Support and resistance are price levels that provide reference points on a price chart. Traders usually buy or sell from support and resistance levels.
In this article, we will discuss the following points:
- Explore support and resistance
- How to calculate support and resistance levels
- Concept popularity
- Stop loss and take profit placements
Exploring Support And Resistance
The concepts of support and resistance stem from technical analysis.
You should think of them as psychological price floors and ceilings, which you can mark on price charts.
Traders use these levels to determine the best entry points. They also help identify the best levels to place stop loss and take profit orders.
Let’s look at support levels first. These are levels at which a currency pair’s price doesn’t tend to fall below over a given time frame. When the price falls to this level, the market usually offers support, reversing the fall in price.
Resistance levels are the opposite. These are levels at which a currency pair’s price doesn’t tend to go above over a given time frame. Market resistance usually kicks in at this level, causing the price to reverse and fall.
How To Calculate Support And Resistance Levels
There are various ways to calculate support and resistance levels. Many traders use price chart tools to calculate key levels of support and resistance.
The most popular method involves basic price chart analysis. This allows traders to visualise price floors (support levels) and ceilings (resistance levels).
These are simply the highest and lowest price over a given time frame. The chart below demonstrates this process.
Some traders use Fibonacci retracements. Traders generate these by measuring previous movements in price. The Fibonacci tool then displays levels which traders then use as reference points.
Other common tools include pivot points, psychological price levels and moving average indicators.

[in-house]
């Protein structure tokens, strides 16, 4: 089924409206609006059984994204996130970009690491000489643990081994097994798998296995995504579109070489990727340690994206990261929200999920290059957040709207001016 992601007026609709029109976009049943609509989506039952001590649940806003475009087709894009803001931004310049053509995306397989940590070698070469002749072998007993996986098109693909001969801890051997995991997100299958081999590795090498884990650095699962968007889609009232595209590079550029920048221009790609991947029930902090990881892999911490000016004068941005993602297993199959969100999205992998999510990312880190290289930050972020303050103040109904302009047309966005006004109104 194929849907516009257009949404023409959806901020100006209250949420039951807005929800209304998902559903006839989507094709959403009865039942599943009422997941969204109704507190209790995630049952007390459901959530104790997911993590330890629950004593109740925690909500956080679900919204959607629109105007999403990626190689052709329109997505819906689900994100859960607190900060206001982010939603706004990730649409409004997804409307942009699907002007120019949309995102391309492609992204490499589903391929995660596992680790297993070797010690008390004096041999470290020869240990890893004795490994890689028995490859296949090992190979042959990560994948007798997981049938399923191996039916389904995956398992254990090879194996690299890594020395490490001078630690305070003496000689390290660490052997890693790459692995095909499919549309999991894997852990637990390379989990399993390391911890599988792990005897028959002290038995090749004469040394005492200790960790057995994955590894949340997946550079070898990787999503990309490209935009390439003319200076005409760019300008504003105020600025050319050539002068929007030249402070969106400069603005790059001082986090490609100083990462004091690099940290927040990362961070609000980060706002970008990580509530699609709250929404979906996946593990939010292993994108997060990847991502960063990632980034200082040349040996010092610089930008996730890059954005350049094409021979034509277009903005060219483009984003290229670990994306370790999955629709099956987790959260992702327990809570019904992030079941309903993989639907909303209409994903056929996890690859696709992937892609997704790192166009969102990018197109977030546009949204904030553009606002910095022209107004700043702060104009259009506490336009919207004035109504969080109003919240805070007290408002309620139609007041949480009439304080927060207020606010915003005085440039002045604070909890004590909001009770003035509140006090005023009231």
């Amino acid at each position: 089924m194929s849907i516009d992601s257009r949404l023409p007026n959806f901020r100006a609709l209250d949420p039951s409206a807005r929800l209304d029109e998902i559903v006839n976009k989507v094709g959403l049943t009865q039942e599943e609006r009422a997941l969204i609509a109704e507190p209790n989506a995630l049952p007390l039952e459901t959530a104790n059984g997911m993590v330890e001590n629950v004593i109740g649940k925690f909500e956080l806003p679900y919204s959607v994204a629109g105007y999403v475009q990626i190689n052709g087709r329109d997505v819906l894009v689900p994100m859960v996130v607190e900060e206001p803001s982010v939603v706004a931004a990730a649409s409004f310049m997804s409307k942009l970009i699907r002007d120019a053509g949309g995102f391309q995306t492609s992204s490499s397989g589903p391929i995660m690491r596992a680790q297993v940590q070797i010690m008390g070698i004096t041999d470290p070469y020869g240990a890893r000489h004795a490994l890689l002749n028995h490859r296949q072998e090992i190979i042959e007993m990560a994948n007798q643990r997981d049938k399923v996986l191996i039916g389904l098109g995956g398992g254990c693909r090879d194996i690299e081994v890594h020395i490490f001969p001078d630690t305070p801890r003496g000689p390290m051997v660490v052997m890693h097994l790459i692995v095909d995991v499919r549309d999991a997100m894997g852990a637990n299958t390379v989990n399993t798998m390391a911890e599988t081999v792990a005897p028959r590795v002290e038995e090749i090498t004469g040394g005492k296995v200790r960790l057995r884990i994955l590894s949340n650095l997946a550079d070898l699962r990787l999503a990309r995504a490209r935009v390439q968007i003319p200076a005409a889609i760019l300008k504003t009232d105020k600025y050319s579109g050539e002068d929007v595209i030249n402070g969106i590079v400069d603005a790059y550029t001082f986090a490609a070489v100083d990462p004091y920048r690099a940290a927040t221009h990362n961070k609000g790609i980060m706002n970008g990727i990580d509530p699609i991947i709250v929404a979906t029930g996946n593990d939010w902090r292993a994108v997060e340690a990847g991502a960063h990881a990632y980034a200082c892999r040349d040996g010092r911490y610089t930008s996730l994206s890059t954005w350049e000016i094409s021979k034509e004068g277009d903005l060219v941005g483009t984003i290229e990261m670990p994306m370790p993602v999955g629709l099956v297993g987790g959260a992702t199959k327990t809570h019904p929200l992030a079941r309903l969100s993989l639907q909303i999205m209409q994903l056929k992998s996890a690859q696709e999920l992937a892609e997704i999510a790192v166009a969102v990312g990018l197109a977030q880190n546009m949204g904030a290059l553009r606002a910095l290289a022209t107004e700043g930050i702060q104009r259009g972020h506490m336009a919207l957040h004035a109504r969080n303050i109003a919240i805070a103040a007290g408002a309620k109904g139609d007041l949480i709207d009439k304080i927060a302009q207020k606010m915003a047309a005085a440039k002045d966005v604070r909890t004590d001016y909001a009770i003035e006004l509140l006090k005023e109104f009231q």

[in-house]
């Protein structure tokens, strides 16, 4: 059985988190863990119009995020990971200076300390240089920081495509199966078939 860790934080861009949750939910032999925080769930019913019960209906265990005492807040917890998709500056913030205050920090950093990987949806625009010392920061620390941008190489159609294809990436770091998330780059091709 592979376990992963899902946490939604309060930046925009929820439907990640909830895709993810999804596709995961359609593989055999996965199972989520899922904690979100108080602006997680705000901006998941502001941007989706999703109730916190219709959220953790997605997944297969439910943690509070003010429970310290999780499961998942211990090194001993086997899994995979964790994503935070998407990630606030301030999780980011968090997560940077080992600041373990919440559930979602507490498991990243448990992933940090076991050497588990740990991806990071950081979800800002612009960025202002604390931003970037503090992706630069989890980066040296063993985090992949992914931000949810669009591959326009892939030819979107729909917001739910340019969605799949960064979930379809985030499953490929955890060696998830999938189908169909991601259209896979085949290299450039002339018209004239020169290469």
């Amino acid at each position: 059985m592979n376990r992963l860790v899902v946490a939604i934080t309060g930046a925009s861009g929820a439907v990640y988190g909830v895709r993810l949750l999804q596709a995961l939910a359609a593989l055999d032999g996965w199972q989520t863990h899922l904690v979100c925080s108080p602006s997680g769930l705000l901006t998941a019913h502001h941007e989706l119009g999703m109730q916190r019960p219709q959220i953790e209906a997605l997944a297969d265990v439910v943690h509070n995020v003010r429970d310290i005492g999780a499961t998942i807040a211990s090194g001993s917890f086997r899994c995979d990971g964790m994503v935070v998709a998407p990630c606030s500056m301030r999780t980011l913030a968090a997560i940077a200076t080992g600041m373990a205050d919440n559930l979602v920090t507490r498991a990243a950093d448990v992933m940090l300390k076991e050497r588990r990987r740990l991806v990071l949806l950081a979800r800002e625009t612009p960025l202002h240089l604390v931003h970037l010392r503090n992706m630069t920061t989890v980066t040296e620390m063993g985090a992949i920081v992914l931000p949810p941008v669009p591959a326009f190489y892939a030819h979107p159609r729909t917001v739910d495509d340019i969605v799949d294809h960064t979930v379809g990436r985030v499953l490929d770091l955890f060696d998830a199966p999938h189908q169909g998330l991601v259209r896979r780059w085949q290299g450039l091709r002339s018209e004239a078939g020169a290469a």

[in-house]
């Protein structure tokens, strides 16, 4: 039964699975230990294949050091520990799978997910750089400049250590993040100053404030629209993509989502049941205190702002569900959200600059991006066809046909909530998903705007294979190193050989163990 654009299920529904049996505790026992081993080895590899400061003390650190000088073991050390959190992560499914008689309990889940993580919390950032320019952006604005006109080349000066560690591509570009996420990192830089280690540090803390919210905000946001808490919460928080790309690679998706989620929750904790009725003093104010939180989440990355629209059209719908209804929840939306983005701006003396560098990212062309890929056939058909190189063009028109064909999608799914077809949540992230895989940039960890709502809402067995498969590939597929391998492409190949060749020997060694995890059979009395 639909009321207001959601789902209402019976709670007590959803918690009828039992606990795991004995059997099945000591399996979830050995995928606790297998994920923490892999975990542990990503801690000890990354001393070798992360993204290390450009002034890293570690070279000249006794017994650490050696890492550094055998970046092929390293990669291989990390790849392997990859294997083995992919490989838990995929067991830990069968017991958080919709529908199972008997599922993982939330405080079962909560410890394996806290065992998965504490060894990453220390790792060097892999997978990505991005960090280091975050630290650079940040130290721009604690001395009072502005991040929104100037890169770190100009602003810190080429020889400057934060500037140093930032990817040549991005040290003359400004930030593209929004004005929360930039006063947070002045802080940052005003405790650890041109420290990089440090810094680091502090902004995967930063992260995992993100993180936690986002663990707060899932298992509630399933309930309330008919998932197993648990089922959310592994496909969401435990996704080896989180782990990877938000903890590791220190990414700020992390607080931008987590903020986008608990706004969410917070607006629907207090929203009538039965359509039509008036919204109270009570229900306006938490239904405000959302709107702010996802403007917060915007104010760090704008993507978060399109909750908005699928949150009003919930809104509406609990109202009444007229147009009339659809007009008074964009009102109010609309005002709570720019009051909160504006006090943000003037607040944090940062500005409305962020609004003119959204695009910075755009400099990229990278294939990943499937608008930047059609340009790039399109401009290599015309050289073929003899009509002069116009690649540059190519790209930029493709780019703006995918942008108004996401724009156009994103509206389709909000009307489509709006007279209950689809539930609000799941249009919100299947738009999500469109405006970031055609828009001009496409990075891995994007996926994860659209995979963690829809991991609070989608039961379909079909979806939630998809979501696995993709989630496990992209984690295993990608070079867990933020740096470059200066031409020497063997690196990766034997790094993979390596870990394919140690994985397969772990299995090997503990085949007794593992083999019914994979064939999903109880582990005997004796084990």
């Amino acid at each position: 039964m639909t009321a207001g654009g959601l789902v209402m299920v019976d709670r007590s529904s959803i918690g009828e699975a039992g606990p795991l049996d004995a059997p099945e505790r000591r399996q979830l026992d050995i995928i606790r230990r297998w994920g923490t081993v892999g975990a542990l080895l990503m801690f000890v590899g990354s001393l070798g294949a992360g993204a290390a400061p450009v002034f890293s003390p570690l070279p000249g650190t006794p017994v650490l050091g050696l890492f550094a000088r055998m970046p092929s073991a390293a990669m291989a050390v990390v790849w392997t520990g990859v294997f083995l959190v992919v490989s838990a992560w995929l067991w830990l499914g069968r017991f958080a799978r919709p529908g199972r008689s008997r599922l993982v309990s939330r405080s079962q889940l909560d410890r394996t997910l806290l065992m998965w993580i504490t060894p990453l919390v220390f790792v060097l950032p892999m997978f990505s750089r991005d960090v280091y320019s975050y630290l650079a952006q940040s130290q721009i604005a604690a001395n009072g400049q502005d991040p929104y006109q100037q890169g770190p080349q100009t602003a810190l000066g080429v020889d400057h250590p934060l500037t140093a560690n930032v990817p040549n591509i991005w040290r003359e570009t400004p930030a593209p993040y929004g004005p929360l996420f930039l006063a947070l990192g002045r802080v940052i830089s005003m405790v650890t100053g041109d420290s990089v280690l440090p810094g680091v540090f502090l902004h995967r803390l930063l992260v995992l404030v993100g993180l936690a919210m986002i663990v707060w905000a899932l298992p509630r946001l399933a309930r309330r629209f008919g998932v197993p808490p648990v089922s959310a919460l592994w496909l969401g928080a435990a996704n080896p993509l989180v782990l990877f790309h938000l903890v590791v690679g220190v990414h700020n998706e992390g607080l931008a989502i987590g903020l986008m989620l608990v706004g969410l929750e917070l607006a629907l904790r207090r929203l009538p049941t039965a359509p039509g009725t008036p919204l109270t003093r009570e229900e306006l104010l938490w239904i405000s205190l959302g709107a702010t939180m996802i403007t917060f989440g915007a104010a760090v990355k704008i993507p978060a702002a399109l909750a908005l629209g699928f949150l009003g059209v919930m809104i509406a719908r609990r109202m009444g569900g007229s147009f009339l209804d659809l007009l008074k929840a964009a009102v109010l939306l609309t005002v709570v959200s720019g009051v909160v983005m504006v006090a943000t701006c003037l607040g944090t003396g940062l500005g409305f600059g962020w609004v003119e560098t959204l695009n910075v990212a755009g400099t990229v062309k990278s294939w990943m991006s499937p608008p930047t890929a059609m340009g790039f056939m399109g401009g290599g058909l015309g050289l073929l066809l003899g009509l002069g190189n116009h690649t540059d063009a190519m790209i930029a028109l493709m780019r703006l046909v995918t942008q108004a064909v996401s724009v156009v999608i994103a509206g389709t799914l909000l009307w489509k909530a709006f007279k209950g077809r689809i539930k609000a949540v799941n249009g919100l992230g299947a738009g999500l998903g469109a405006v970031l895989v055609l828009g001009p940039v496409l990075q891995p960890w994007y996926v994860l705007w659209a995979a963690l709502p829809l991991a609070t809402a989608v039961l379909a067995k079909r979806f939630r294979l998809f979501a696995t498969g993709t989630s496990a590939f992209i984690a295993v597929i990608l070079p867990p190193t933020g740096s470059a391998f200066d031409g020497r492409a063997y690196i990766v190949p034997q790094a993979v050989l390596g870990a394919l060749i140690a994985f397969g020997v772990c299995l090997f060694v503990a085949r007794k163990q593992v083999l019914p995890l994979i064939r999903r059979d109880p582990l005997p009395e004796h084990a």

Most technical indicators aren’t used by professional traders. However, both retail and professional traders use support levels.
Lots of traders use support and resistance levels. Because of this, they tend to be self-fulfilling in nature.
Traders use support and resistance levels as entry points for their trades.
For example, let’s say we want to buy the GBPUSD pair. Some traders will wait for its price to fall back to a support level before opening a long position.
Doing this means that traders can avoid opening positions at extreme highs or lows. This, in turn, minimises drawdown and market exposure.
Stop Loss And Take Profit Placements
These levels are also used to guide the placement of stop loss or take profit order.
By placing a stop loss just above a key resistance level (sell trades), or just under key resistance levels (buy trades), you can minimise your losses should the market move against you.
However, it’s vital that you don’t place your stop loss too close to these levels. The chart below explains why:
You can also maximise your profits by using support and resistance levels to place take profit orders.
Imagine if your buy trade was in profit and rising steadily. However, you can see it’s approaching a key level of resistance.
You know that the price will likely reverse once it hits this level, reducing your profits. In order to maximise your profits, you could place a take profit order just under the resistance level.
The same approach works when a sell trade is approaching a support level (please see chart below).
So what are Support and resistance?
Support and resistance levels are very common in the world of trading. It is a technical skill that will improve your trading results.
Studying and learning the art of support and resistance is very important in your overall development as a trader. It will help you find good entry points while identifying areas to place stop loss and take profits orders.
We wish you all the best with applying this skill to your trading.
If you have any questions or comments, feel free to let us know in the comment box below.